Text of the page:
I got a call from LaserFiche document imaging in Torrance, California. Torrance is NOT Hollywood. Document Imaging does NOT deal with celebs. Document imaging is like being a parking lot attendant, but for college graduates. I interviewed with them and got the job. And all this before I even started my gig at NBC. I told them I had a commitment with another company and that I couldn't start for four weeks. They nearly retracted the offer, but said okay, as long as I promised to not bail on them.
I kept my word. SUCK!
I did my two week temp job--dream job--at NBC and then the dream ended and I became a drone of the corporate world once again. This time only a few miles from the world's dream factories. It was practically torture being so close, yet still feeling a million miles away from what I wanted to be doing.
LaserFiche, or LaserHell as we liked to call it was...well...you get the picture right from the nickname. This should sum it up:
President - woman (I mean nothing derogatory by this, just stating a fact)
Vice President #1 - her husband (who has/had a brain tumor and mostly just monitored employee email accounts)
Vice President #2 - her ex-husband; office right next to VP #1 and they didn't get along.)
Marketing Manager - son of President and VP #2
Lead Software Developer - also son of President and VP #2
Financial Controllers - auntie and uncle of President
and the list goes on.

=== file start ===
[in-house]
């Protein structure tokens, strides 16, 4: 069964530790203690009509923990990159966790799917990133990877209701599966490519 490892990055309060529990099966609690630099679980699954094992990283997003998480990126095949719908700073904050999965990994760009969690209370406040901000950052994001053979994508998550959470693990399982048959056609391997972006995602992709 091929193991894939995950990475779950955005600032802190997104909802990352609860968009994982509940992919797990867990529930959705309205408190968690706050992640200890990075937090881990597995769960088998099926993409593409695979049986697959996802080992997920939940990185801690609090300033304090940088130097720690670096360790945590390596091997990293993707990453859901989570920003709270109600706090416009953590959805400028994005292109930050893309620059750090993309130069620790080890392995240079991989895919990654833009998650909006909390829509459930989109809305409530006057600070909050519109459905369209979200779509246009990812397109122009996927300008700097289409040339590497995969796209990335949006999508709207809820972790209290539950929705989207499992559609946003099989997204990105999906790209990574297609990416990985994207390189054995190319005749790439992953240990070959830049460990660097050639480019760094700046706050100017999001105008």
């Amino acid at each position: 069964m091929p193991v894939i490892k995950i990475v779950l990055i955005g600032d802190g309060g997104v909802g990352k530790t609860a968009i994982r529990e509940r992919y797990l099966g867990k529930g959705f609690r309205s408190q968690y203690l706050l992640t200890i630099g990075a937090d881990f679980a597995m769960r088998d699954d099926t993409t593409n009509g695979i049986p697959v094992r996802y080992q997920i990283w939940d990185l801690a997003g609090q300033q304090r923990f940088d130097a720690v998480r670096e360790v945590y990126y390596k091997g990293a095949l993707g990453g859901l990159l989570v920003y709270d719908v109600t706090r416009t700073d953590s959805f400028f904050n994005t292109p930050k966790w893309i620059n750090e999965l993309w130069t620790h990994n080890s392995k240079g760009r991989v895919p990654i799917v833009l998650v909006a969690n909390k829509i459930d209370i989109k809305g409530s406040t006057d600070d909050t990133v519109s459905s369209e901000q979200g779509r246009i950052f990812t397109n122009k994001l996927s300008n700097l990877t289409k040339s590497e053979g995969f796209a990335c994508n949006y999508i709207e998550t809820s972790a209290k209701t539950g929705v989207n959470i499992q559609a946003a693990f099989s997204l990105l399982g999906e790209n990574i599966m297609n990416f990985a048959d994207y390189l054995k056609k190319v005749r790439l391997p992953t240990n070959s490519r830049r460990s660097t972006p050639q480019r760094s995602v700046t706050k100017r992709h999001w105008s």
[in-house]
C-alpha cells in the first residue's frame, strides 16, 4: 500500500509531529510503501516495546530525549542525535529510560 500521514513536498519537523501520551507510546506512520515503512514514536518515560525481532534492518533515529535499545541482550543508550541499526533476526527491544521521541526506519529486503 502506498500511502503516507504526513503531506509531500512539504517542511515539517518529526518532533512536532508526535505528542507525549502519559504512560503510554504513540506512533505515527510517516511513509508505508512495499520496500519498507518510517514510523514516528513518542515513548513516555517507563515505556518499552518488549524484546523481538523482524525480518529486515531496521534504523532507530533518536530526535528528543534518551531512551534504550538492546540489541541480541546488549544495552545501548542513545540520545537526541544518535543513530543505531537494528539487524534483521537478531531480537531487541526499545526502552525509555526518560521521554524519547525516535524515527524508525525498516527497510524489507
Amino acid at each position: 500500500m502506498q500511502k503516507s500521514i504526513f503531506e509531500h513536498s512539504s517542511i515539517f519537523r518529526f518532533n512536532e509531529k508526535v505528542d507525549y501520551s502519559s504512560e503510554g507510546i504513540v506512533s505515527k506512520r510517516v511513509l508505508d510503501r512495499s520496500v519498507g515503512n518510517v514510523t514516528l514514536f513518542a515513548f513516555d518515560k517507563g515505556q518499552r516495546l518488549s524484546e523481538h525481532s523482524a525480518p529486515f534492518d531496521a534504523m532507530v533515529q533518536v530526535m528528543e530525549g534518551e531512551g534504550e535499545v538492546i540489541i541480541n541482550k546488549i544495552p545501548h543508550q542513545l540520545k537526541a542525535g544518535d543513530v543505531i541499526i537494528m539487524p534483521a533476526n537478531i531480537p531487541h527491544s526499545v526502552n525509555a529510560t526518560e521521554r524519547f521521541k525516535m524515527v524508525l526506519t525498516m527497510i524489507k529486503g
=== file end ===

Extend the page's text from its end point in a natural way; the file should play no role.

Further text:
Everyday was a new nepotistic connection that I learned about. It was a weird company and did nothing for my career except bump up my pay grade. I was there for a year and a half and then got a job at an ad agency on the business side. Pay raise, great office, nice company, great bosses, no nepotism, sucky number crunching duties. I was there for five years and learned a lot about marketing, advertising, etc. I worked on great clients like Cirque du Soleil, Macerich, Fox Television, etc. Finally a step in the right direction, but still not close enough.
Now here's the thing, and kind of the beginning of my point of this whole blog. From an outsiders perspective, I'd kind of made it. Window office with ocean view in Southern California at a cool ad agency working on some world renowned clients in the entertainment industry. So why did I still feel like an outsider?
One of my clients was Macerich. They own 100+ shopping centers across the US. I did the advertising for a couple dozen of them...one being Pacific View Mall in Ventura, CA. Occasionally they'd need video for a commercial, or to shoot an event and I'd been referring her to my wedding videographer friend from San Diego. For one particular event--a lemon festival-- he wasn't available.
And here comes the lie...
So I told my client, "Jeff isn't available to shoot Lemon Fest. However, I have an amazing camera that shoots 24P so it'll look like it's shot of film, but will be video and you'll absolutely love the footage I'll give you. And it's $1000 for me to come shoot it."
She said, "Okay, sounds great."
So I went and bought the camera. I spent around $6K getting started up. Money I didn't really have, but I figured, if I did that five more times, it'd be paid for. Fortunately that shoot was on a Saturday since I was still at the ad agency and had to work Monday-Friday.
After buying the camera, I called my friend Larry Bagby, who had been on Buffy and a number of other TV shows and movies. And I asked him if he wanted to make a film short so I could learn how to use my camera before the LemonFest shoot. He graciously agreed and we made a little movie. You can see it here...